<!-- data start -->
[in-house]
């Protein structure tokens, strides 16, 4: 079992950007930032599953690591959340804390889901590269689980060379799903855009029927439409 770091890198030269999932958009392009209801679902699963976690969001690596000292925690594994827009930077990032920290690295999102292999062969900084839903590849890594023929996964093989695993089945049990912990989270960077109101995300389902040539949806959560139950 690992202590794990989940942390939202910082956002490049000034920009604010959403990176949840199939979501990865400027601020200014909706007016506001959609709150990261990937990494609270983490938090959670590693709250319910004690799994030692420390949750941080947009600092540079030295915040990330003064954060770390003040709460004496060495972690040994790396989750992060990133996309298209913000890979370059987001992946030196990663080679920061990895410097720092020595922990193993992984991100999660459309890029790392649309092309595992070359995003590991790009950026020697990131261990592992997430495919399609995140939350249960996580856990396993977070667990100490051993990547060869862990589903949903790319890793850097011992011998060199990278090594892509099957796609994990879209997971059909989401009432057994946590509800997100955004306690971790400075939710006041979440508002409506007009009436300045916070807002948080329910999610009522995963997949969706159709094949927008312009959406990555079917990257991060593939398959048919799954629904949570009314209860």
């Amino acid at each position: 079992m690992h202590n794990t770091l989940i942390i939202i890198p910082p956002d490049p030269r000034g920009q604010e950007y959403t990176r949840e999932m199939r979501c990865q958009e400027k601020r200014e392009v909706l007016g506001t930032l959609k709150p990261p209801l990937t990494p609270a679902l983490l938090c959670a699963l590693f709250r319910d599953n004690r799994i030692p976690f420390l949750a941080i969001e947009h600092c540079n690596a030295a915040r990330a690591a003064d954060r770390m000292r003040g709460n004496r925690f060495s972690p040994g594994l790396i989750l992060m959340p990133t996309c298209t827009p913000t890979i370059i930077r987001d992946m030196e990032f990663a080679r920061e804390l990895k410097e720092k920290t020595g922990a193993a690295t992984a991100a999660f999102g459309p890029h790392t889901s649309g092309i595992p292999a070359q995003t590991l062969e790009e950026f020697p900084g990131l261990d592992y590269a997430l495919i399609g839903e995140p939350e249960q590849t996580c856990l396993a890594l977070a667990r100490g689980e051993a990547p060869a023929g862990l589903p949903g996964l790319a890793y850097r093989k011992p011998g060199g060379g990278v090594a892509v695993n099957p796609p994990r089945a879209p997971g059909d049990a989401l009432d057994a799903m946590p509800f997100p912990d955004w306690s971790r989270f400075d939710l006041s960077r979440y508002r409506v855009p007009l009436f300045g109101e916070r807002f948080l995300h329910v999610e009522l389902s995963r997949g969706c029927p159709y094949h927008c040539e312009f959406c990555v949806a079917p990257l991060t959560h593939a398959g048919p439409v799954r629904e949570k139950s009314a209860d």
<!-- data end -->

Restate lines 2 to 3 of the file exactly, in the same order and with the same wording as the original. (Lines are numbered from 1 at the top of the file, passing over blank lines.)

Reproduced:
């Protein structure tokens, strides 16, 4: 079992950007930032599953690591959340804390889901590269689980060379799903855009029927439409 770091890198030269999932958009392009209801679902699963976690969001690596000292925690594994827009930077990032920290690295999102292999062969900084839903590849890594023929996964093989695993089945049990912990989270960077109101995300389902040539949806959560139950 690992202590794990989940942390939202910082956002490049000034920009604010959403990176949840199939979501990865400027601020200014909706007016506001959609709150990261990937990494609270983490938090959670590693709250319910004690799994030692420390949750941080947009600092540079030295915040990330003064954060770390003040709460004496060495972690040994790396989750992060990133996309298209913000890979370059987001992946030196990663080679920061990895410097720092020595922990193993992984991100999660459309890029790392649309092309595992070359995003590991790009950026020697990131261990592992997430495919399609995140939350249960996580856990396993977070667990100490051993990547060869862990589903949903790319890793850097011992011998060199990278090594892509099957796609994990879209997971059909989401009432057994946590509800997100955004306690971790400075939710006041979440508002409506007009009436300045916070807002948080329910999610009522995963997949969706159709094949927008312009959406990555079917990257991060593939398959048919799954629904949570009314209860």
């Amino acid at each position: 079992m690992h202590n794990t770091l989940i942390i939202i890198p910082p956002d490049p030269r000034g920009q604010e950007y959403t990176r949840e999932m199939r979501c990865q958009e400027k601020r200014e392009v909706l007016g506001t930032l959609k709150p990261p209801l990937t990494p609270a679902l983490l938090c959670a699963l590693f709250r319910d599953n004690r799994i030692p976690f420390l949750a941080i969001e947009h600092c540079n690596a030295a915040r990330a690591a003064d954060r770390m000292r003040g709460n004496r925690f060495s972690p040994g594994l790396i989750l992060m959340p990133t996309c298209t827009p913000t890979i370059i930077r987001d992946m030196e990032f990663a080679r920061e804390l990895k410097e720092k920290t020595g922990a193993a690295t992984a991100a999660f999102g459309p890029h790392t889901s649309g092309i595992p292999a070359q995003t590991l062969e790009e950026f020697p900084g990131l261990d592992y590269a997430l495919i399609g839903e995140p939350e249960q590849t996580c856990l396993a890594l977070a667990r100490g689980e051993a990547p060869a023929g862990l589903p949903g996964l790319a890793y850097r093989k011992p011998g060199g060379g990278v090594a892509v695993n099957p796609p994990r089945a879209p997971g059909d049990a989401l009432d057994a799903m946590p509800f997100p912990d955004w306690s971790r989270f400075d939710l006041s960077r979440y508002r409506v855009p007009l009436f300045g109101e916070r807002f948080l995300h329910v999610e009522l389902s995963r997949g969706c029927p159709y094949h927008c040539e312009f959406c990555v949806a079917p990257l991060t959560h593939a398959g048919p439409v799954r629904e949570k139950s009314a209860d």